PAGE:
Wednesday, May 11, 2011, 08:30 pm PT (11:30 pm ET)
US senators grill AT&T, T-Mobile execs over acquisitionU.S. senators remained skeptical of the benefits of AT&T's proposed acquisition of T-Mobile USA as they questioned the companies' CEOs at a Senate Judiciary subcommittee hearing on Tuesday.
On the heels of yesterday's Senate hearing that called Apple and Google as witnesses over privacy concerns, the Senate held a hearing to discuss the $39 billion deal between AT&T and T-Mobile. AT&T announced in March that it had reached an agreement to acquire T-Mobile USA from Deutsche Telekom.
Sen. Herb Kohl, D-Wisconsin, opened the hearing with concerns that the merger would give AT&T too large of a chunk of the market, according to This is my next's live blog of the discussion.
"Four competitors are better than three," said Kohl, while suggesting that AT&T spend some of the money from the acquisition for network improvements instead. From the outset, Kohl indicated the senate's skeptical position, noting that "the burden will squarely fall on ATT and T-Mobile to convince us."
One of the primary issues raised during the hearing was whether the deal would expand rural coverage and the fate of regional carriers. Sen. Michael Lee, R-Utah, posited as a roadblock to competition the risk that "regional carriers may not be able to compete for devices like the iPhone."
Lawmakers also drew parallels between the AT&T/T-Mobile deal and the Verizon/Alltel merger that boosted Verizon to the top spot among U.S. carriers. At the time, AT&T purchased 18 of the 24 markets Verizon was required as part of the terms of the deal.
Randall Stephenson, president and CEO of AT&T, Phillpp Humm, President and CEO of T-Mobile, Dan Hesse, CEO of Sprint, Victor Meena, President and CEO of Cellular South, Gigi Sohn, President of Public Knowledge, and Larry Cohen, President of the Communications Workers of America.
AT&T CEO Randall Stephenson began his testimony by framing the acquisition as necessary because of skyrocketing data traffic, driven largely by the iPhone, which has been called the "hummer" of cellphones because of bandwidth needs. Since the arrival of the iPhone in 2007, AT&T's data volumes have shot up 8000 percent.
"To meet growing demand, we have to find ways to get more capacity from the existing spectrum, which this merger will do. More capacity means fewer dropped call and better and faster internet," said Stephenson. AT&T has been roundly criticized by customers in the past for dropped calls, especially in urban areas.
Stephenson argued that the competitive nature of the wireless industry will continue to drive price cuts, even with the removal of a major competitor. Since the launch of the iPhone, the price for a megabyte of data has come down 90 percent, he said.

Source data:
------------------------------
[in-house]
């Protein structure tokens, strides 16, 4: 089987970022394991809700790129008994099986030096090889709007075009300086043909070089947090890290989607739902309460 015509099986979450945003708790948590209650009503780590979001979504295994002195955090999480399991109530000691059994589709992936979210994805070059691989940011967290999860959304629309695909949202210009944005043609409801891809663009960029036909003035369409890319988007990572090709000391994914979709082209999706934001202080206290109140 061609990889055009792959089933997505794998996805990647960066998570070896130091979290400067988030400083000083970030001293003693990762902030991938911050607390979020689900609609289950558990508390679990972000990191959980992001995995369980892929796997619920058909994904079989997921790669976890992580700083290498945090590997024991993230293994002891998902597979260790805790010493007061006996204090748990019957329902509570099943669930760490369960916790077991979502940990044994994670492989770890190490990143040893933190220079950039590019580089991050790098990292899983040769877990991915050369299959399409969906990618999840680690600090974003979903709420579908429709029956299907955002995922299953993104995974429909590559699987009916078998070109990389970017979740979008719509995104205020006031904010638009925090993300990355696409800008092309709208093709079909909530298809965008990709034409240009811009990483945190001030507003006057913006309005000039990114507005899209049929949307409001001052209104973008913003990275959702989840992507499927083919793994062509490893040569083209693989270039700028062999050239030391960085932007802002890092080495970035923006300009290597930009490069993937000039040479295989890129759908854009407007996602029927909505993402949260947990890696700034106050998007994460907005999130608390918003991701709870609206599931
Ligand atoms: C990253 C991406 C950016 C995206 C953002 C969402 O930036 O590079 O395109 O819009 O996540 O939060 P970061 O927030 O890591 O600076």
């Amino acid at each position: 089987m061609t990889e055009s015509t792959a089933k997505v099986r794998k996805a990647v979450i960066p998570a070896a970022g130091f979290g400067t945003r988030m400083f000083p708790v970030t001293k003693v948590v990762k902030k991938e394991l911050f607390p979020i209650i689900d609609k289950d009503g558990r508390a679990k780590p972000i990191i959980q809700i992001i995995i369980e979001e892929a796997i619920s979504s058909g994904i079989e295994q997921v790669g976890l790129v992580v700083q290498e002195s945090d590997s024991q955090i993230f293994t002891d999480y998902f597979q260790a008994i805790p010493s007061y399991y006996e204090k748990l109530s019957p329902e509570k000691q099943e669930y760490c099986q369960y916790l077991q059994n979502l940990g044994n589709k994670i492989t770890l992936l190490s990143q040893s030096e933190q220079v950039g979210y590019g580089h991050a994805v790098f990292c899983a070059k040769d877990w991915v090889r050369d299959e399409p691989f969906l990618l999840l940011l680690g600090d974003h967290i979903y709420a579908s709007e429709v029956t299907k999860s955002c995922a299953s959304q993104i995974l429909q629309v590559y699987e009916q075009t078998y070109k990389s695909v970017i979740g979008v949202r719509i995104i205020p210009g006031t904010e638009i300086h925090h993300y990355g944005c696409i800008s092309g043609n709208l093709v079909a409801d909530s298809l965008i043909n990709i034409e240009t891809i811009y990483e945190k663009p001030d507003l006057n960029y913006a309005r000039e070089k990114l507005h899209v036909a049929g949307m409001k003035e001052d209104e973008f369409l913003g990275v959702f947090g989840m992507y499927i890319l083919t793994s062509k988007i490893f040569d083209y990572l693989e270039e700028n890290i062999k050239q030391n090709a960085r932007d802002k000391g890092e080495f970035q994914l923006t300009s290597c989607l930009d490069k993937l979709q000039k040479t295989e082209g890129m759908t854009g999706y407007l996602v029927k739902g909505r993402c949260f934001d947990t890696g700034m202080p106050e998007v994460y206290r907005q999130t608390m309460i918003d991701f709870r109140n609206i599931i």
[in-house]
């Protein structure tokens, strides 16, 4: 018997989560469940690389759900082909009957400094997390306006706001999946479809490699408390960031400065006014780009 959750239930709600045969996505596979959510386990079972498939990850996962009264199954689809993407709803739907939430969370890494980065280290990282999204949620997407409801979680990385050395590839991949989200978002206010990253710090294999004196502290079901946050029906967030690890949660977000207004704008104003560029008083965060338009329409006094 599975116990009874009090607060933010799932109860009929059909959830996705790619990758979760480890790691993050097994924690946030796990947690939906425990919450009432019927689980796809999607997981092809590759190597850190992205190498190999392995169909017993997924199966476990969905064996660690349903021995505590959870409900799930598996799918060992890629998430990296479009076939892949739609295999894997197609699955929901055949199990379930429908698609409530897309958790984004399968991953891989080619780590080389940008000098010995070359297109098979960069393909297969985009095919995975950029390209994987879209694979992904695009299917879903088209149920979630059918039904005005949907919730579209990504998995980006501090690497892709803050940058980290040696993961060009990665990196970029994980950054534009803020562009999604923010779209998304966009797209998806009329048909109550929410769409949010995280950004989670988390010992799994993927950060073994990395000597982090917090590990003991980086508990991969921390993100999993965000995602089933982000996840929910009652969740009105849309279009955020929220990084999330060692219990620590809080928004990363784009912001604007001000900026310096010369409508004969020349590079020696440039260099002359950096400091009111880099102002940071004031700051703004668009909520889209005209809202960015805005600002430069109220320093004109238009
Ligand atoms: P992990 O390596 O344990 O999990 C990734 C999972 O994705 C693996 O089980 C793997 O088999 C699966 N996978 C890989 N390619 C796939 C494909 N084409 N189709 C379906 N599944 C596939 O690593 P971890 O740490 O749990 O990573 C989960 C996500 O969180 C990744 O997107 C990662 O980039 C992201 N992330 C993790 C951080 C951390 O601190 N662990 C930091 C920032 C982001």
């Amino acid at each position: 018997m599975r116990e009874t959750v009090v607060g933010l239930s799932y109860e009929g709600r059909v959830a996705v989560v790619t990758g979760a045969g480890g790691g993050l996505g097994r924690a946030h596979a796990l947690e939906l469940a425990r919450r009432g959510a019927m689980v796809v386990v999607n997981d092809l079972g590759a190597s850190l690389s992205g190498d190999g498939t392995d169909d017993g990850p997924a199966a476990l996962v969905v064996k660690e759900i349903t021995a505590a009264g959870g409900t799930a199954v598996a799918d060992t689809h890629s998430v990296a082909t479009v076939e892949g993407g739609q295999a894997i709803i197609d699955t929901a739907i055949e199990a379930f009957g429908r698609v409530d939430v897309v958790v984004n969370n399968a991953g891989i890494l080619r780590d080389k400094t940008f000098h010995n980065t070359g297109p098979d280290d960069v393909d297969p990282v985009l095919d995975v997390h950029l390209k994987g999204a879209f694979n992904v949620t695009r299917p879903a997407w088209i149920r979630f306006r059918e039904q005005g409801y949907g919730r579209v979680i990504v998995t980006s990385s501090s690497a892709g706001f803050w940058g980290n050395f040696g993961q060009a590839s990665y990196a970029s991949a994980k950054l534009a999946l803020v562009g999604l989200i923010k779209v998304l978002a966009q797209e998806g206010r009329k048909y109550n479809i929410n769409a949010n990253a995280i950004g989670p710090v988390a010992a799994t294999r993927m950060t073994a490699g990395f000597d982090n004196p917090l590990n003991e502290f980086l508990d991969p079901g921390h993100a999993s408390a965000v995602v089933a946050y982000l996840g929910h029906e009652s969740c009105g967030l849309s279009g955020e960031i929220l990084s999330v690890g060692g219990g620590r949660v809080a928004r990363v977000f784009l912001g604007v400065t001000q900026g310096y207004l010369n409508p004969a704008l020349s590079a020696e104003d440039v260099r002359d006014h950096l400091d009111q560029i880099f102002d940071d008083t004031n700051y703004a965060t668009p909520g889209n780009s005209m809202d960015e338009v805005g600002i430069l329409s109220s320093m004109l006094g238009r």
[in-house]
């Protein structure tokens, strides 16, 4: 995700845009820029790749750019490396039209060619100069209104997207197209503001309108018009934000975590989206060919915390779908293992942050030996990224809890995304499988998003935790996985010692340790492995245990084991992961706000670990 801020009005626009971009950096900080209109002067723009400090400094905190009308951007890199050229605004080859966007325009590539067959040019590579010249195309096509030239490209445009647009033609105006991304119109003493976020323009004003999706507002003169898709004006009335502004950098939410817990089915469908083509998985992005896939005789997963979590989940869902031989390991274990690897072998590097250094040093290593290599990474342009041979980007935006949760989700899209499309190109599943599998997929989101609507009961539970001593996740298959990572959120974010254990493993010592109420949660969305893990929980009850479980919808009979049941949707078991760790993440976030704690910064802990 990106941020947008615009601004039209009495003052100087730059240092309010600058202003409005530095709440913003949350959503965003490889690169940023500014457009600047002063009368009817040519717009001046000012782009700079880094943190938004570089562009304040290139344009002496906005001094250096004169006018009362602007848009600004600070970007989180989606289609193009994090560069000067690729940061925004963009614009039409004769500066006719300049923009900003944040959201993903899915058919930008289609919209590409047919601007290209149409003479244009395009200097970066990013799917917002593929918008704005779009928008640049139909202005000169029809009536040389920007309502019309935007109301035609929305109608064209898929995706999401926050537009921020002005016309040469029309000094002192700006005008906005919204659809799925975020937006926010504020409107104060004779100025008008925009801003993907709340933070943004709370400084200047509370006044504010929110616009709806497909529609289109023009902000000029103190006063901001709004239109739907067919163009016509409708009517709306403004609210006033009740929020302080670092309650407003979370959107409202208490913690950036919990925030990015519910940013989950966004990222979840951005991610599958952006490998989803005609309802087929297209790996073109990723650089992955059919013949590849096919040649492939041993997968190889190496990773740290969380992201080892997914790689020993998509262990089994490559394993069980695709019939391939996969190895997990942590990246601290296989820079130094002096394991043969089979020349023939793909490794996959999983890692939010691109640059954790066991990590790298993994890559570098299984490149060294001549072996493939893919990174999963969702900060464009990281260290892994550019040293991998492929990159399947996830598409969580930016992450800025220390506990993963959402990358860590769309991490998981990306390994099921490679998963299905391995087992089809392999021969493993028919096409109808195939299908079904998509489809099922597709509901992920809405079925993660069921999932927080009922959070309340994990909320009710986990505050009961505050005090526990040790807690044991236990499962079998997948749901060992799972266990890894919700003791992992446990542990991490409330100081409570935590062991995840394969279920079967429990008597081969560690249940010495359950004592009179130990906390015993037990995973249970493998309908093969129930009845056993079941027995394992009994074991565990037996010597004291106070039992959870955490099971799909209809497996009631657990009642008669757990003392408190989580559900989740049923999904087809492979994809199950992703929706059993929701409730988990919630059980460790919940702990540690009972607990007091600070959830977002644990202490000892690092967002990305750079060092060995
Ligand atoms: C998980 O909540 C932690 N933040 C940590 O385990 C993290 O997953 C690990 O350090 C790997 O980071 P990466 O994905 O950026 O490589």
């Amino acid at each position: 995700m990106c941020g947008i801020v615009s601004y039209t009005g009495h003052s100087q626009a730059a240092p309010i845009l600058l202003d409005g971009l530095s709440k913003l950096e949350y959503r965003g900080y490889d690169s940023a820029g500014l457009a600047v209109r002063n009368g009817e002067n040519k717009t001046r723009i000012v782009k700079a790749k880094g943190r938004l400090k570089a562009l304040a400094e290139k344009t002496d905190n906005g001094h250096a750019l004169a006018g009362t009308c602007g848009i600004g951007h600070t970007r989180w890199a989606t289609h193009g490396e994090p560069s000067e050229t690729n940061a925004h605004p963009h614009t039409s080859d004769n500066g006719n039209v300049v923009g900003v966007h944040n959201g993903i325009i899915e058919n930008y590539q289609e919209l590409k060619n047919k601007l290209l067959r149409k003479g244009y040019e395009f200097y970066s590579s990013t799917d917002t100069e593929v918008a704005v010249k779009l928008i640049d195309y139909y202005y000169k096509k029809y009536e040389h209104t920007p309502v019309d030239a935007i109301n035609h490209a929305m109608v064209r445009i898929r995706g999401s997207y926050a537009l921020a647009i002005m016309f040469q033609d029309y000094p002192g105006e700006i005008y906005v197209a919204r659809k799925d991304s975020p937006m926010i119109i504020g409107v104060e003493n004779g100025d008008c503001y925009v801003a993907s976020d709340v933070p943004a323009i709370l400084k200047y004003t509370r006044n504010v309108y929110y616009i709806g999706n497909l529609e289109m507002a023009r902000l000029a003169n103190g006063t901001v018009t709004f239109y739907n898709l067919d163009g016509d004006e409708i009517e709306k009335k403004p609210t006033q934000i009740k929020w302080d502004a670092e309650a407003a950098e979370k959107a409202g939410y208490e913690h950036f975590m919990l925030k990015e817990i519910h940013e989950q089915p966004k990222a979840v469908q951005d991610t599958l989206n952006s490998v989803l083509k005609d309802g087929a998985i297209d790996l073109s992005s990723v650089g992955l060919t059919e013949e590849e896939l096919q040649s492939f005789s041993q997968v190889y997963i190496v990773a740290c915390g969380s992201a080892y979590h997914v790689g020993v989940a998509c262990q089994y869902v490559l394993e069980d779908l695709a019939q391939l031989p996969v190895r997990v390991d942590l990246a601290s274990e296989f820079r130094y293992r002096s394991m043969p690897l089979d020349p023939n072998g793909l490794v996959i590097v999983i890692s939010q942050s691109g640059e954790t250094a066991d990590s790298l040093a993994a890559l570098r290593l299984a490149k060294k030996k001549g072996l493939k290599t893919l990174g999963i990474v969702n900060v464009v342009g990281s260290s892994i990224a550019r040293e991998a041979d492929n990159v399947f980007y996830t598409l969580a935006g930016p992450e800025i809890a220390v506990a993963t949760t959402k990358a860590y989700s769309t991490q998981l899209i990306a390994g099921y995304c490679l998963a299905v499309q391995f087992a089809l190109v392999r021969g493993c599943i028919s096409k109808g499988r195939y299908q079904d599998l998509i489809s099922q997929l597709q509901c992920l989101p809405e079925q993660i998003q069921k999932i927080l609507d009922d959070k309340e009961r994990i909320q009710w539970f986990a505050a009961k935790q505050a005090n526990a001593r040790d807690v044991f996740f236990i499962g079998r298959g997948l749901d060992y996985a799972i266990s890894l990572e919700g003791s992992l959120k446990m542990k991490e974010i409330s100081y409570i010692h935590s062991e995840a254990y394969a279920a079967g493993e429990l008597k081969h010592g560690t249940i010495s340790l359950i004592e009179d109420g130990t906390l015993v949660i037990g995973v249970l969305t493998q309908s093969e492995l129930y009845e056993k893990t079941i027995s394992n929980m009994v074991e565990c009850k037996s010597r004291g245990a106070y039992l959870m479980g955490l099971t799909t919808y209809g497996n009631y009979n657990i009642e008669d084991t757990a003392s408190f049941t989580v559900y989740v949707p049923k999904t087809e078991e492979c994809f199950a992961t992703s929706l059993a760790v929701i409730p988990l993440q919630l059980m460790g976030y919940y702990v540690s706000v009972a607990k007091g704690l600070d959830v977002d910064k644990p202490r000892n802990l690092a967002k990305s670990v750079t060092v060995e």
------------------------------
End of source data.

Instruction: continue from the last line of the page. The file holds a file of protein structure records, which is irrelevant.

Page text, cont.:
When asked by Sen. Amy Klobuchar, D-Minnesota, whether AT&T customers would have access to T-Mobile's pricing, Stephenson said that if AT&T customers customers had wanted T-Mobile's pricing, they "could have gone to T-Mobile." Klobuchar had previously called for Department of Justice and Federal Communications Commission investigations into the acquisition.
"We sell a $300 iPhone for $50 — we'll ask customers to honor their contracts," he added.
T-Mobile USA CEO Phillipp Humm told senators that T-Mobile lacks the spectrum needed to transition to LTE and parent company Deutsche Telekom is "not in the position to finance additional spectrum."
Humm detailed four major benefits for T-Mobile customers from the deal: access to AT&T's 750MHz spectrum will improve in-building coverage; the combined company will have better coverage and fewer dropped calls; 4G LTE will reach 97 percent of the population; costs will be reduced, which will drive prices down.
Stephenson and Humm drew criticism from the senators for suggesting that AT&T and T-Mobile are not direct competitors. "Come on. You guys are major competitors. Please," said Kohl after Stephenson hedged that the companies merely "exist in a competitive ecosystem."
Kohl also found AT&T's suggestion that the deal be approached from the local level "laughable, seeing as that's the opposite of how AT&T asked us to view other mergers."
Rival Sprint CEO Dan Hesse was also in attendance. "Creating an entrenched, integrated duopoly will stifle competition AT&T's takeover of T-Mobile will turn back the clock on wireless innovation," said Hesse. Sprint has been vocal in its opposition of the deal.
"We ask you to just say no to this takeover," said Hesse, while calling AT&T and Verizon "the Twin Bells."
When pressed by senators as to Sprint's likelihood of survival after the AT&T/T-Mobile merger, Hesse painted a grim picture. "My position is that it would more difficult for Sprint to compete. This would be a duopoly, and it would put Sprint to be acquired," said Hesse.
AT&T reportedly faces a "steep climb" ahead in getting regulatory approval, according to an official at the FCC. T-Mobile has said that customers shouldn't expect the deal to go through for at least one year.
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